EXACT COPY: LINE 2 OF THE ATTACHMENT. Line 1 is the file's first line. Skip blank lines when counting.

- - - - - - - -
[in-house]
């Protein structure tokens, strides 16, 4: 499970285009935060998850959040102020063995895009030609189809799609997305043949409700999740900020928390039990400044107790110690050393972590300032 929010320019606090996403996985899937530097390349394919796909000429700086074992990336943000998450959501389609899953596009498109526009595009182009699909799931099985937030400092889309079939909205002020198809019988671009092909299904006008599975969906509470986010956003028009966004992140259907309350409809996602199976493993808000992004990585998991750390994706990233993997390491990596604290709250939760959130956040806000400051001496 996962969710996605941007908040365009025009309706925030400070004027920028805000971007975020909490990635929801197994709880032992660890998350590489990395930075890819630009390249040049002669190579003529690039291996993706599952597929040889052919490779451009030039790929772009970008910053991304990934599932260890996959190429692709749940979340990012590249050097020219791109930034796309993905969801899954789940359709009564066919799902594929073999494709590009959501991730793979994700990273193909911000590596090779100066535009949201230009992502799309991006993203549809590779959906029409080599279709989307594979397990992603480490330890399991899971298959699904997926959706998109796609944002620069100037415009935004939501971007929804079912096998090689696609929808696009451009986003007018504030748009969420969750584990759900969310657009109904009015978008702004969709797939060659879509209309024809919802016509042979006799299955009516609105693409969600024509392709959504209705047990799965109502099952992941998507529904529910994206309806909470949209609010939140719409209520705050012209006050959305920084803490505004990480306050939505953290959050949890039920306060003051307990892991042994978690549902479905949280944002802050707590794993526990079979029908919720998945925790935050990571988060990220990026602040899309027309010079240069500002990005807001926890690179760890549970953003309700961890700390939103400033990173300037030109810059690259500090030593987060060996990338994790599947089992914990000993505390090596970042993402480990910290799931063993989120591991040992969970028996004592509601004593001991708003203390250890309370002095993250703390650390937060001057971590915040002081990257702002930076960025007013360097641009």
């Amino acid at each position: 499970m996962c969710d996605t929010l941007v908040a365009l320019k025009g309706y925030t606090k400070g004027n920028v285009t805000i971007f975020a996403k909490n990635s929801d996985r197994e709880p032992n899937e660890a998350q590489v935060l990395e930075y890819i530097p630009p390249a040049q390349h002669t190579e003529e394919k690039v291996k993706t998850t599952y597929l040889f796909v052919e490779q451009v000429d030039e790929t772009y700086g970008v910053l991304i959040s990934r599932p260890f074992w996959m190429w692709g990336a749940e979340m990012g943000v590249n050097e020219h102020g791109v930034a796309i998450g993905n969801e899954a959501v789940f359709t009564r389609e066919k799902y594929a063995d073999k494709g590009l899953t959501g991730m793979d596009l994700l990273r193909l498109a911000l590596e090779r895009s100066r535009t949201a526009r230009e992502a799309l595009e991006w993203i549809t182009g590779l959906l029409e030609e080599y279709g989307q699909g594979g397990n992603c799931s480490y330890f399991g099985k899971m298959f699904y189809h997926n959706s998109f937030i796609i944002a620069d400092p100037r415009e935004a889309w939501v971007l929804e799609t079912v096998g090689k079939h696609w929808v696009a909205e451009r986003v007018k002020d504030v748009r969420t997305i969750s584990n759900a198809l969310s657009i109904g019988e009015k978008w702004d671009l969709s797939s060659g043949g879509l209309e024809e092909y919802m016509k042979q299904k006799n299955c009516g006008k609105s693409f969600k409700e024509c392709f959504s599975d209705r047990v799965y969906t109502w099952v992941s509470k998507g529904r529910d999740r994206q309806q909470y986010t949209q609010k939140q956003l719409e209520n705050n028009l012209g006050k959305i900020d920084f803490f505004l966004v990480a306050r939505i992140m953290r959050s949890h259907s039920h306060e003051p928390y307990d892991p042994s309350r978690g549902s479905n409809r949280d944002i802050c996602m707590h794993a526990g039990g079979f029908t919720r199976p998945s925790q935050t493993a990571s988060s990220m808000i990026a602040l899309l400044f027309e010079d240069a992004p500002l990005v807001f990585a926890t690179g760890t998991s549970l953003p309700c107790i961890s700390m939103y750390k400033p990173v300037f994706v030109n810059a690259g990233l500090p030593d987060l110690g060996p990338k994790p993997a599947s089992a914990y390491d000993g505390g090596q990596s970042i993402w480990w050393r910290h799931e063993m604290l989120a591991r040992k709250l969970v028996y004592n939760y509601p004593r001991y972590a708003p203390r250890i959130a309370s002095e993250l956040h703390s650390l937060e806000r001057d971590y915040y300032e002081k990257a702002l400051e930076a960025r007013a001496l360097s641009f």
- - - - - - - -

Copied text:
């Protein structure tokens, strides 16, 4: 499970285009935060998850959040102020063995895009030609189809799609997305043949409700999740900020928390039990400044107790110690050393972590300032 929010320019606090996403996985899937530097390349394919796909000429700086074992990336943000998450959501389609899953596009498109526009595009182009699909799931099985937030400092889309079939909205002020198809019988671009092909299904006008599975969906509470986010956003028009966004992140259907309350409809996602199976493993808000992004990585998991750390994706990233993997390491990596604290709250939760959130956040806000400051001496 996962969710996605941007908040365009025009309706925030400070004027920028805000971007975020909490990635929801197994709880032992660890998350590489990395930075890819630009390249040049002669190579003529690039291996993706599952597929040889052919490779451009030039790929772009970008910053991304990934599932260890996959190429692709749940979340990012590249050097020219791109930034796309993905969801899954789940359709009564066919799902594929073999494709590009959501991730793979994700990273193909911000590596090779100066535009949201230009992502799309991006993203549809590779959906029409080599279709989307594979397990992603480490330890399991899971298959699904997926959706998109796609944002620069100037415009935004939501971007929804079912096998090689696609929808696009451009986003007018504030748009969420969750584990759900969310657009109904009015978008702004969709797939060659879509209309024809919802016509042979006799299955009516609105693409969600024509392709959504209705047990799965109502099952992941998507529904529910994206309806909470949209609010939140719409209520705050012209006050959305920084803490505004990480306050939505953290959050949890039920306060003051307990892991042994978690549902479905949280944002802050707590794993526990079979029908919720998945925790935050990571988060990220990026602040899309027309010079240069500002990005807001926890690179760890549970953003309700961890700390939103400033990173300037030109810059690259500090030593987060060996990338994790599947089992914990000993505390090596970042993402480990910290799931063993989120591991040992969970028996004592509601004593001991708003203390250890309370002095993250703390650390937060001057971590915040002081990257702002930076960025007013360097641009």